Seychelles’ President Wavel Ramkalawan on Monday underlined the importance of UNESCO Africa giving due consideration to the vulnerabilities of small island developing states from the continent.
State House said that Ramkalawan addressed the UNESCO Africa group at the UNESCO headquarters in Paris.
“As representatives of Africa, your group needs to remain active in the discourse taking place in the lab of ideas and the standards-setting body that is UNESCO. We must progress the African agenda by championing our values and knowledge systems. In doing so, we will be contributing to the decolonisation of knowledge and encouraging the emergence of a more equitable world order,” said Ramkalawan.
The head of state of Seychelles also talked about the implementation of the UN Decade of Ocean Sciences in Sustainable Development. The Intergovernmental Oceanographic Commission of UNESCO is the designated lead agency for its implementation.
“Global ocean governance initiatives and existing institutions must be strengthened and financial mechanisms need to be leveraged to enhance our capacity to address the sustainable management of our ocean and coasts. The success of the implementation of the Ocean Decade will, in a large measure, depend on you, on tangible commitments from UNESCO’s Member States,” he added.
Ramkalawan said that her has been invited to become a Patron of the Ocean Decade Alliance set up for that purpose and is counting on their support to enable Seychelles to achieve the ambitions of the alliance as well as the objectives of Agenda 2030.
He thanked UNESCO and representatives of African member states for their support of the nomination of the ‘moutya’ dance as an intangible cultural heritage of humanity.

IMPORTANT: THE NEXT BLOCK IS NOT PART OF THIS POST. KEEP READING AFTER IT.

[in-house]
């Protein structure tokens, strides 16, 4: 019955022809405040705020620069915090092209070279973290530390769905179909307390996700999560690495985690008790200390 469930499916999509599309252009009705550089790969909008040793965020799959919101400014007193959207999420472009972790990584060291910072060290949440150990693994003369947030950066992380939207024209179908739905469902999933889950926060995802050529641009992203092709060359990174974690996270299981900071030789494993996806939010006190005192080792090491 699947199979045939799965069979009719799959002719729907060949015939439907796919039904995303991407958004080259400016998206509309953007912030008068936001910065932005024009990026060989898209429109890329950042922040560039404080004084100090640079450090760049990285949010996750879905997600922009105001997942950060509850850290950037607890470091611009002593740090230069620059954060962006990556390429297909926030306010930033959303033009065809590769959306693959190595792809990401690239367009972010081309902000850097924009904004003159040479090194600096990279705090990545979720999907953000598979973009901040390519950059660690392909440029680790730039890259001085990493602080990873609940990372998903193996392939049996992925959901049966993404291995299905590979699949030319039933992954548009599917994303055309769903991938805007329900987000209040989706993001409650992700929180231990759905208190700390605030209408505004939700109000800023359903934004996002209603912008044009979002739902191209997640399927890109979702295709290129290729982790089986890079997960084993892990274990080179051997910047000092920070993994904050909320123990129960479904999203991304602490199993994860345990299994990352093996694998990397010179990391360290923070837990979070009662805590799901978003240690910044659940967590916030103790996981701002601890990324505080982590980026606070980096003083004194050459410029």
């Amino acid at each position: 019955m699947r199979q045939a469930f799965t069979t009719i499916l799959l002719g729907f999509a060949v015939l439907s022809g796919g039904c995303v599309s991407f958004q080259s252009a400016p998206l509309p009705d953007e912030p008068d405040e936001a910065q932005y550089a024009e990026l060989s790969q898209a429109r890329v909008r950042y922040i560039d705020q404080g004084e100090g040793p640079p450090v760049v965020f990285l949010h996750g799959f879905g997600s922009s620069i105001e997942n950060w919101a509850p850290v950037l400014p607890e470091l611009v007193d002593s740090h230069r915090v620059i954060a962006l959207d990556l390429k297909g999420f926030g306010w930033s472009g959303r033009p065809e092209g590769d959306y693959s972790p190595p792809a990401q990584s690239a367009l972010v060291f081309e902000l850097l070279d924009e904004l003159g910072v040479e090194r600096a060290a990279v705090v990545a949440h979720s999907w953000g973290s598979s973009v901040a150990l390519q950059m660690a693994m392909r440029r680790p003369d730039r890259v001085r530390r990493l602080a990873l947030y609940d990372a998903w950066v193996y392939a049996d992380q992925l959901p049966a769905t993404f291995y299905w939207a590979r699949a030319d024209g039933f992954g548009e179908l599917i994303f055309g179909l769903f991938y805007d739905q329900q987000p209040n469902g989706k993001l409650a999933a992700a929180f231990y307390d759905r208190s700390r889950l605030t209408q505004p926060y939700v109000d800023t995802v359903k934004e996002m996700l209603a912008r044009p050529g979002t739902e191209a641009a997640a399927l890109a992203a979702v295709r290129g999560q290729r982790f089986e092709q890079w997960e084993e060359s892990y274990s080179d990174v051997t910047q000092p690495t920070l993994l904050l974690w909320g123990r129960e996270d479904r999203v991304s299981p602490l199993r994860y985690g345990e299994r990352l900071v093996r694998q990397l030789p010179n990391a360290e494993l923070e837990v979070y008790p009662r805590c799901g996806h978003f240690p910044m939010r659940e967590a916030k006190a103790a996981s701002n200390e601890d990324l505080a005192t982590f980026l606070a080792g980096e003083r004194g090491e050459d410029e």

Moutya, the traditional dance of Seychelles, an archipelago in the western Indian Ocean, was added to the UNESCO’s list of intangible heritage on December 15 last year.
Ramkalawan (left) said Seychelles is grateful for the support of UNESCO. (State House) Photo License: CC-BY
The addition of the Moutya on UNESCO’s an intangible heritage list was also the subject of a discussion between Ramkalawan and the UNESCO director general, Audrey Azoulay.
“Seychelles is grateful for all the support UNESCO has extended to us over the years. My country is immensely proud to host two World Heritage Sites — ‘Aldabra and Vallée de Mai — and one Category II Centre of UNESCO, the Seychelles IECD for Early Childhood Development. We recently also had the ‘Moutya Dance’ inscribed on the List of Intangible Cultural Heritage of Humanity,” he said.
On her part, Azoulay congratulated Seychelles for the achievement it has made in climate change advocacy and reaffirmed UNESCO’s commitment to advance priorities of small islands developing states.
New areas for cooperation and how Seychelles can benefit from UNESCO programmes were also discussed.
Ramkalawan also met with representatives of the Small Island Developing States (SIDS) permanent delegations to UNESCO and called on them to keep up the excellent work and to guarantee that UN agencies are kept abreast with the present realities of SIDS.
“We have come a long way. It has been 28 years since the UN organised the first International Conference on SIDS in Barbados. Since then, we have adopted several declarations and plans of action. These have guided our actions and have contributed significantly for us to pave the way to our current position,” he said.